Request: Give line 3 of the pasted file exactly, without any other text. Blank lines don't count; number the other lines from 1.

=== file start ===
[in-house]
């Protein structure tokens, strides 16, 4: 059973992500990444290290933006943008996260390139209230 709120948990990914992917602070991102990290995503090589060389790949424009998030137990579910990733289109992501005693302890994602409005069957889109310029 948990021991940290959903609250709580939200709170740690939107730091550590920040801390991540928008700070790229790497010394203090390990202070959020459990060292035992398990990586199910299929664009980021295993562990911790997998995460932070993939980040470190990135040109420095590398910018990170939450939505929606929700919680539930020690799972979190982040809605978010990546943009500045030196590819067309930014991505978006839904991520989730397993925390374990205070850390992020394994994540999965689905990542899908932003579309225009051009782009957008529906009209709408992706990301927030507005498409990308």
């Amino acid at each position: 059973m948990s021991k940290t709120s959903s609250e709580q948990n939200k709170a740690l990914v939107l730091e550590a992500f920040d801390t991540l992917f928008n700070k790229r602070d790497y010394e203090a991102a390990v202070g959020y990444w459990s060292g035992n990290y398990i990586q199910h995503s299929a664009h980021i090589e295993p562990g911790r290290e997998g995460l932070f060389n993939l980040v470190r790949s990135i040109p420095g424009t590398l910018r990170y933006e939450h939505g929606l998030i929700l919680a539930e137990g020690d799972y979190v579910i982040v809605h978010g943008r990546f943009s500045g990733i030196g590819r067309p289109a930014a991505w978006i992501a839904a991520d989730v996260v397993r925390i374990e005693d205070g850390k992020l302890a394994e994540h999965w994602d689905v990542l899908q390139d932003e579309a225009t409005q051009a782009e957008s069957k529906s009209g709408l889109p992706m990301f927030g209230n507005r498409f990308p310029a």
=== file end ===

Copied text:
């Amino acid at each position: 059973m948990s021991k940290t709120s959903s609250e709580q948990n939200k709170a740690l990914v939107l730091e550590a992500f920040d801390t991540l992917f928008n700070k790229r602070d790497y010394e203090a991102a390990v202070g959020y990444w459990s060292g035992n990290y398990i990586q199910h995503s299929a664009h980021i090589e295993p562990g911790r290290e997998g995460l932070f060389n993939l980040v470190r790949s990135i040109p420095g424009t590398l910018r990170y933006e939450h939505g929606l998030i929700l919680a539930e137990g020690d799972y979190v579910i982040v809605h978010g943008r990546f943009s500045g990733i030196g590819r067309p289109a930014a991505w978006i992501a839904a991520d989730v996260v397993r925390i374990e005693d205070g850390k992020l302890a394994e994540h999965w994602d689905v990542l899908q390139d932003e579309a225009t409005q051009a782009e957008s069957k529906s009209g709408l889109p992706m990301f927030g209230n507005r498409f990308p310029a």